Zoroastrianism also plays a significant part in Mozart’s opera The Magic Flute. The main character is Sarastro, which might ring a bell. There are three angels. There are tests by fire and water.
In the 18th century, there was a lot of interest in Zoroastrianism, before the Arab invasion converted Iran to Islam. “There’s still a very large community of Zoroastrians in Iran,” Karan says.
“They are allowed to practise their religion because everything that we have in Iran, from the names of the days of the week to events and ceremonies, is based on Zoroastrianism but with the Islamic touch these days.” Zoroastrians are represented by members of parliament.
And here in the city of Yazd, we go to an active Zoroastrian fire temple to see what many think of as the holiest fire in the world. It has been burning since AD470. The mother flame.
“Any new temples will have fire from here,” Karan explains. “This is the mother fire of all Zoroastrian temples around the world.”
As we are about to step inside to stand before the flame, living on slow-burning almond wood, Karan pauses. There’s a point to be made. “In India, they won’t allow non-Zoroastrians to visit the temple. In Iran they are more tolerant.”
And now come more echoes. The priests who keep and protect the fire are called magi, from which we have the word magic.
The four elements of earth, water, air and fire are vital. But of these, only fire was not around them all the time — it came from above, a bolt from the blue, and was difficult to keep alive.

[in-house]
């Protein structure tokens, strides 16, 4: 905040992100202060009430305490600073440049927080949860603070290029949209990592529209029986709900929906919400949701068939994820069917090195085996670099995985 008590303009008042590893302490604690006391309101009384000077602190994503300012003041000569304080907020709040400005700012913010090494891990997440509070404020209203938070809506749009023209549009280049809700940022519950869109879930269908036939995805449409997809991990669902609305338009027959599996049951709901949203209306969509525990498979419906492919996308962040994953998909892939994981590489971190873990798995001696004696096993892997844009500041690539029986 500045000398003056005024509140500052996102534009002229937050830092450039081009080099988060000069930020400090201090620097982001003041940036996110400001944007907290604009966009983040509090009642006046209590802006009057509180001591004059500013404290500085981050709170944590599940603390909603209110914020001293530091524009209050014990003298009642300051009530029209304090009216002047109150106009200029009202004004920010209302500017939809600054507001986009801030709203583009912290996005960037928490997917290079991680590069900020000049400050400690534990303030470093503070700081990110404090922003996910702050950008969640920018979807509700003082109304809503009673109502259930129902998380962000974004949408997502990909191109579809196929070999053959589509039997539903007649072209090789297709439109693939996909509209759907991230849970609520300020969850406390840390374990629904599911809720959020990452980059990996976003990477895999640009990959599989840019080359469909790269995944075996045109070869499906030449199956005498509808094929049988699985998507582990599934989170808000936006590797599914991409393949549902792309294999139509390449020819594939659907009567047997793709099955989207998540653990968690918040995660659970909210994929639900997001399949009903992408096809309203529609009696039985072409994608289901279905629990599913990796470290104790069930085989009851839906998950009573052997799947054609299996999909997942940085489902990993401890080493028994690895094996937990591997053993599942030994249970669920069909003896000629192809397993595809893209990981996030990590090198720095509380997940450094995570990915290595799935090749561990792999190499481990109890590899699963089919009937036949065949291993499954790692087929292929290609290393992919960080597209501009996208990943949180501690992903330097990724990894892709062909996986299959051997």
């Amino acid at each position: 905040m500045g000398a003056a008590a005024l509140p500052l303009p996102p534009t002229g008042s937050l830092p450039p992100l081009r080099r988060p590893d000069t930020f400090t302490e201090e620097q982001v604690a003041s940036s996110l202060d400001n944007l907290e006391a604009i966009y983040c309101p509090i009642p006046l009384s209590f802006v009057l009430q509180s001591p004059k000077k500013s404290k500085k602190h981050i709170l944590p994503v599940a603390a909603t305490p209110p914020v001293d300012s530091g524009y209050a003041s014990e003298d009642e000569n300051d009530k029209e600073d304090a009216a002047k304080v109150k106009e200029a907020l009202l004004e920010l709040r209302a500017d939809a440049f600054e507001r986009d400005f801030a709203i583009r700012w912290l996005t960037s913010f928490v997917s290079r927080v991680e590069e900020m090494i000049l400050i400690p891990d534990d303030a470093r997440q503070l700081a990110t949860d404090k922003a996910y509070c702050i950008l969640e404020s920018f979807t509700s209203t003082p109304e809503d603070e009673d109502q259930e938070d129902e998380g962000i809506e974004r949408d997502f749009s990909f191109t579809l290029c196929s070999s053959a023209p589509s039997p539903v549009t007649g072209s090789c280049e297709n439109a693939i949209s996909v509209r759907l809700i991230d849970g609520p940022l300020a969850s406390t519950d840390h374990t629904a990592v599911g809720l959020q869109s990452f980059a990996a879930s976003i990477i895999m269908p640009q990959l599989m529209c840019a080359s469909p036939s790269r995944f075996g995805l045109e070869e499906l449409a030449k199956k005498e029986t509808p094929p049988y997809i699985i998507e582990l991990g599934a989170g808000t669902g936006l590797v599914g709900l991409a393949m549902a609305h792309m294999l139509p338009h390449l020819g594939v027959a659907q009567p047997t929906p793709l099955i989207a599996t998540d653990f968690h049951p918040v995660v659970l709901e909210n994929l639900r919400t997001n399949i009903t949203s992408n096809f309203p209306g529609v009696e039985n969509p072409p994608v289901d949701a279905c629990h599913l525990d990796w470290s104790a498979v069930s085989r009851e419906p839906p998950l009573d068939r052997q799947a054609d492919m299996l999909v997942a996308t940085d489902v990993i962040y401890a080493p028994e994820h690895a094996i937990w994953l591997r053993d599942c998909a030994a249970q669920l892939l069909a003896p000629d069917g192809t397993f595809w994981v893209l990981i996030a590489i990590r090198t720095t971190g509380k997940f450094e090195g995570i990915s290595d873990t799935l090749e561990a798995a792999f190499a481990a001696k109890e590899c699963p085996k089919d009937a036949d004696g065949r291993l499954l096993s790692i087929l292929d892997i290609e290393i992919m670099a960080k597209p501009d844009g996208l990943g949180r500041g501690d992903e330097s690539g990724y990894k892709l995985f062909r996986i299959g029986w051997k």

Indeed, after the Arab invasion, this fire was kept alive in secret until more tolerant times came. “Ninety nine per cent of the mosques in Iran are built on foundations of ancient fire temples,” says Karan.
In soft morning light but already warm sun, we drive to the outskirts of Yazd, to hills upon which there are Towers of Silence. This is where the Zoroastrian deceased were brought for sky burial.
At the bottom of the hill are fire temples, based on the shape of a cross, which itself represents the four elements, and clearly represent the roots of mosque design.
The shrouded bodies, washed in bulls’ urine so that no bacteria could grow, were carried by donkeys from here to the top of the hill and placed in the Towers of Silence, while the families waited and held ceremonies here.
“No one wore black. They believed that if the person was a good person, they would fly in the sky with the birds,” Karan says.
For the first three days, a dog lived in the tower with a body. It had two jobs. The first was to keep vultures away.
“They believed that the Angel of Death needed three days and nights to come to them and ask them what they had thought, said and done in their lives.”